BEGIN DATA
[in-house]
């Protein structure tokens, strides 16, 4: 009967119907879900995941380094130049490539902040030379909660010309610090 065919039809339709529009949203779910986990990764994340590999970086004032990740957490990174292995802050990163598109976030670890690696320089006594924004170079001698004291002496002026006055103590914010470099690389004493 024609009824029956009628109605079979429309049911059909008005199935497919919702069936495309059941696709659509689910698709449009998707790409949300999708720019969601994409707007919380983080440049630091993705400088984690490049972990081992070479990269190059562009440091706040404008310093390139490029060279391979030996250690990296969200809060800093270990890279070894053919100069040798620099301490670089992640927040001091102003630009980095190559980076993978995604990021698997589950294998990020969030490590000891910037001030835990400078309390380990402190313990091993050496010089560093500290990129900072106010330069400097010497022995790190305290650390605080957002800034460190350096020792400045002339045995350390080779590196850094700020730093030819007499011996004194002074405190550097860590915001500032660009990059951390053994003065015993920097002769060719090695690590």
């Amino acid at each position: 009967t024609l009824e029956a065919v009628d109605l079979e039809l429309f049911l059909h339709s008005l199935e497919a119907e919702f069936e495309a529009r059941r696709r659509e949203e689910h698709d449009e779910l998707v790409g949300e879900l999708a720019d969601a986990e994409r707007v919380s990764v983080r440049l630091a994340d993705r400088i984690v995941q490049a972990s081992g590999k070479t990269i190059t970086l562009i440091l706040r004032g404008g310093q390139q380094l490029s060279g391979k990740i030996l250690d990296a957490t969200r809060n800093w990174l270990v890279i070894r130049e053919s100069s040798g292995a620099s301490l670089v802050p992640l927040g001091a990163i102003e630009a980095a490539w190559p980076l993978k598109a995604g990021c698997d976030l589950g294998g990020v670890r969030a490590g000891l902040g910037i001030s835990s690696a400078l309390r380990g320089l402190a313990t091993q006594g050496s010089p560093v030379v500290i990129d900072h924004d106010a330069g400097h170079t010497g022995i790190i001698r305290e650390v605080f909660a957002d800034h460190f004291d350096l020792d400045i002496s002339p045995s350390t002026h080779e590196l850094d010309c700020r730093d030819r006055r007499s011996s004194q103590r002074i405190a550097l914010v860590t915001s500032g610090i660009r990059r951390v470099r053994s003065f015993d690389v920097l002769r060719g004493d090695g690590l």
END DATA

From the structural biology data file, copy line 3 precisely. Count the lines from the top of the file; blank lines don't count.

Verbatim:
């Amino acid at each position: 009967t024609l009824e029956a065919v009628d109605l079979e039809l429309f049911l059909h339709s008005l199935e497919a119907e919702f069936e495309a529009r059941r696709r659509e949203e689910h698709d449009e779910l998707v790409g949300e879900l999708a720019d969601a986990e994409r707007v919380s990764v983080r440049l630091a994340d993705r400088i984690v995941q490049a972990s081992g590999k070479t990269i190059t970086l562009i440091l706040r004032g404008g310093q390139q380094l490029s060279g391979k990740i030996l250690d990296a957490t969200r809060n800093w990174l270990v890279i070894r130049e053919s100069s040798g292995a620099s301490l670089v802050p992640l927040g001091a990163i102003e630009a980095a490539w190559p980076l993978k598109a995604g990021c698997d976030l589950g294998g990020v670890r969030a490590g000891l902040g910037i001030s835990s690696a400078l309390r380990g320089l402190a313990t091993q006594g050496s010089p560093v030379v500290i990129d900072h924004d106010a330069g400097h170079t010497g022995i790190i001698r305290e650390v605080f909660a957002d800034h460190f004291d350096l020792d400045i002496s002339p045995s350390t002026h080779e590196l850094d010309c700020r730093d030819r006055r007499s011996s004194q103590r002074i405190a550097l914010v860590t915001s500032g610090i660009r990059r951390v470099r053994s003065f015993d690389v920097l002769r060719g004493d090695g690590l």